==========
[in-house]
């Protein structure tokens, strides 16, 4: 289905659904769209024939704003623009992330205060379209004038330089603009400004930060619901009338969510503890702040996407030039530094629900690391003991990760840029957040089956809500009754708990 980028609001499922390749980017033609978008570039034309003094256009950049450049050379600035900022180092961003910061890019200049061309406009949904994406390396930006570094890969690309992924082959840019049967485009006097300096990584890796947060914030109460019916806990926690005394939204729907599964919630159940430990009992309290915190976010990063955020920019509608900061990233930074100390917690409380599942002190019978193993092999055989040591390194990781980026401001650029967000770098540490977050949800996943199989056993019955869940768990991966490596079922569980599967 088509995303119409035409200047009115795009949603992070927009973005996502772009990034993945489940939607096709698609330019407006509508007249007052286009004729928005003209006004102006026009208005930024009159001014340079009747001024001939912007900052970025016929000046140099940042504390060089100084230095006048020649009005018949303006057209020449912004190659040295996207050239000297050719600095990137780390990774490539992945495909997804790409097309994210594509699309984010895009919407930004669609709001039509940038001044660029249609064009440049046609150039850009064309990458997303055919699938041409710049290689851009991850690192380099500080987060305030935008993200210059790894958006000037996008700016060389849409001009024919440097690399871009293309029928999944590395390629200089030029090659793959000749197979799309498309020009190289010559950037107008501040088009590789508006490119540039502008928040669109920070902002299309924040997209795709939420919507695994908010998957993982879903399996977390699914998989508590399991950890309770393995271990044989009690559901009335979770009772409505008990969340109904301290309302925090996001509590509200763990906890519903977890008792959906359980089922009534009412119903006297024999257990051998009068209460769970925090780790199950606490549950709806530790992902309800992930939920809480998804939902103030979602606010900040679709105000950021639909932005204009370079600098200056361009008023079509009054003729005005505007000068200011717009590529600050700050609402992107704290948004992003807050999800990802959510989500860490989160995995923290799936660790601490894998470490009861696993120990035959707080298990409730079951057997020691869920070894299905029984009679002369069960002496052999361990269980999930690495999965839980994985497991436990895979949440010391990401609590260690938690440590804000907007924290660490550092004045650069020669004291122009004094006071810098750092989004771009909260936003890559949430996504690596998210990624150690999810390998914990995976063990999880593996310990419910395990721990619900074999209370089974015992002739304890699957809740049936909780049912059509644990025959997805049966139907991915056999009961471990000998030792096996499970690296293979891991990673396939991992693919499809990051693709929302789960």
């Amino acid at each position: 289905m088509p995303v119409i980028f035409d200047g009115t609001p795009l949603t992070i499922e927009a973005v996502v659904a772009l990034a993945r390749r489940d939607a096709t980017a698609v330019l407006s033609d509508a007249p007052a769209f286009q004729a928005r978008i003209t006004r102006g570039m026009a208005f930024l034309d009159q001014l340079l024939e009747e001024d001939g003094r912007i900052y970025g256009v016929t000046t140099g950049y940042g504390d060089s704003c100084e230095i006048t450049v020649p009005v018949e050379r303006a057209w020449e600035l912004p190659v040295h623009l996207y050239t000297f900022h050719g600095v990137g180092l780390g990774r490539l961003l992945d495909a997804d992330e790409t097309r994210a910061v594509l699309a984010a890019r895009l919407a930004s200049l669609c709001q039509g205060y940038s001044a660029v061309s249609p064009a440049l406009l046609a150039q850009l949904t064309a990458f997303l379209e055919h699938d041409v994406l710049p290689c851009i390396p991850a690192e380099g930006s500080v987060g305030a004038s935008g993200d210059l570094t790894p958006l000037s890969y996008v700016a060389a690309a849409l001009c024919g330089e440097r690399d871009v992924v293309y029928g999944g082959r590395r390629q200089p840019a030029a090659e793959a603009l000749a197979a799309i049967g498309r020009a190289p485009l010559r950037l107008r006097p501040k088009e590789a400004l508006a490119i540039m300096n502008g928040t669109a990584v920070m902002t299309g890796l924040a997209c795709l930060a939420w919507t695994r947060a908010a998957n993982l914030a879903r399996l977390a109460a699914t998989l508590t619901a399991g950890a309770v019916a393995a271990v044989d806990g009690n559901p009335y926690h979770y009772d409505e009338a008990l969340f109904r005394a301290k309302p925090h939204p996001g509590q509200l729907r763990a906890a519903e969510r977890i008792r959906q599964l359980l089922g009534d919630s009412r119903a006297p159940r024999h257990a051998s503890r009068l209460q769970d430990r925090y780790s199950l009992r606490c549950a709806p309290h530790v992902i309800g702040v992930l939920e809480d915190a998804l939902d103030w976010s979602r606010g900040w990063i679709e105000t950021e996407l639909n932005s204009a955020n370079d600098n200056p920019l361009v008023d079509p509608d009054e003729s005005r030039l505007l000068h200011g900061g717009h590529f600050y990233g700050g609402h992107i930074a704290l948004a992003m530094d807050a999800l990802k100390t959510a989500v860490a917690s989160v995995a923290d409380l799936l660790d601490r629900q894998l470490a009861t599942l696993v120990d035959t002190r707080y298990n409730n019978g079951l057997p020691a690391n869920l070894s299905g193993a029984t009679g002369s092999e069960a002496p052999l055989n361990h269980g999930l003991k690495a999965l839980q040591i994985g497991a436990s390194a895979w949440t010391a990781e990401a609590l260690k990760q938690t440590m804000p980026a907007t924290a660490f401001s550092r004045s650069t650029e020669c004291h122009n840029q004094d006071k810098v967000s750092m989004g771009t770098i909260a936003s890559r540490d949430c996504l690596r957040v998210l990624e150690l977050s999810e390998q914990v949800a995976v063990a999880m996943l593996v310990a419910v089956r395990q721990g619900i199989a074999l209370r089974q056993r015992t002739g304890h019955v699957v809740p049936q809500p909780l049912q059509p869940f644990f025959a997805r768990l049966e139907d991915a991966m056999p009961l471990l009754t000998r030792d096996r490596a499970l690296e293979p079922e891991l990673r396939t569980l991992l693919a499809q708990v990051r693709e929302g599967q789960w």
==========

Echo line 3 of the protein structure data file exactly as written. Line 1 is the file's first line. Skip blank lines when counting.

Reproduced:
């Amino acid at each position: 289905m088509p995303v119409i980028f035409d200047g009115t609001p795009l949603t992070i499922e927009a973005v996502v659904a772009l990034a993945r390749r489940d939607a096709t980017a698609v330019l407006s033609d509508a007249p007052a769209f286009q004729a928005r978008i003209t006004r102006g570039m026009a208005f930024l034309d009159q001014l340079l024939e009747e001024d001939g003094r912007i900052y970025g256009v016929t000046t140099g950049y940042g504390d060089s704003c100084e230095i006048t450049v020649p009005v018949e050379r303006a057209w020449e600035l912004p190659v040295h623009l996207y050239t000297f900022h050719g600095v990137g180092l780390g990774r490539l961003l992945d495909a997804d992330e790409t097309r994210a910061v594509l699309a984010a890019r895009l919407a930004s200049l669609c709001q039509g205060y940038s001044a660029v061309s249609p064009a440049l406009l046609a150039q850009l949904t064309a990458f997303l379209e055919h699938d041409v994406l710049p290689c851009i390396p991850a690192e380099g930006s500080v987060g305030a004038s935008g993200d210059l570094t790894p958006l000037s890969y996008v700016a060389a690309a849409l001009c024919g330089e440097r690399d871009v992924v293309y029928g999944g082959r590395r390629q200089p840019a030029a090659e793959a603009l000749a197979a799309i049967g498309r020009a190289p485009l010559r950037l107008r006097p501040k088009e590789a400004l508006a490119i540039m300096n502008g928040t669109a990584v920070m902002t299309g890796l924040a997209c795709l930060a939420w919507t695994r947060a908010a998957n993982l914030a879903r399996l977390a109460a699914t998989l508590t619901a399991g950890a309770v019916a393995a271990v044989d806990g009690n559901p009335y926690h979770y009772d409505e009338a008990l969340f109904r005394a301290k309302p925090h939204p996001g509590q509200l729907r763990a906890a519903e969510r977890i008792r959906q599964l359980l089922g009534d919630s009412r119903a006297p159940r024999h257990a051998s503890r009068l209460q769970d430990r925090y780790s199950l009992r606490c549950a709806p309290h530790v992902i309800g702040v992930l939920e809480d915190a998804l939902d103030w976010s979602r606010g900040w990063i679709e105000t950021e996407l639909n932005s204009a955020n370079d600098n200056p920019l361009v008023d079509p509608d009054e003729s005005r030039l505007l000068h200011g900061g717009h590529f600050y990233g700050g609402h992107i930074a704290l948004a992003m530094d807050a999800l990802k100390t959510a989500v860490a917690s989160v995995a923290d409380l799936l660790d601490r629900q894998l470490a009861t599942l696993v120990d035959t002190r707080y298990n409730n019978g079951l057997p020691a690391n869920l070894s299905g193993a029984t009679g002369s092999e069960a002496p052999l055989n361990h269980g999930l003991k690495a999965l839980q040591i994985g497991a436990s390194a895979w949440t010391a990781e990401a609590l260690k990760q938690t440590m804000p980026a907007t924290a660490f401001s550092r004045s650069t650029e020669c004291h122009n840029q004094d006071k810098v967000s750092m989004g771009t770098i909260a936003s890559r540490d949430c996504l690596r957040v998210l990624e150690l977050s999810e390998q914990v949800a995976v063990a999880m996943l593996v310990a419910v089956r395990q721990g619900i199989a074999l209370r089974q056993r015992t002739g304890h019955v699957v809740p049936q809500p909780l049912q059509p869940f644990f025959a997805r768990l049966e139907d991915a991966m056999p009961l471990l009754t000998r030792d096996r490596a499970l690296e293979p079922e891991l990673r396939t569980l991992l693919a499809q708990v990051r693709e929302g599967q789960w």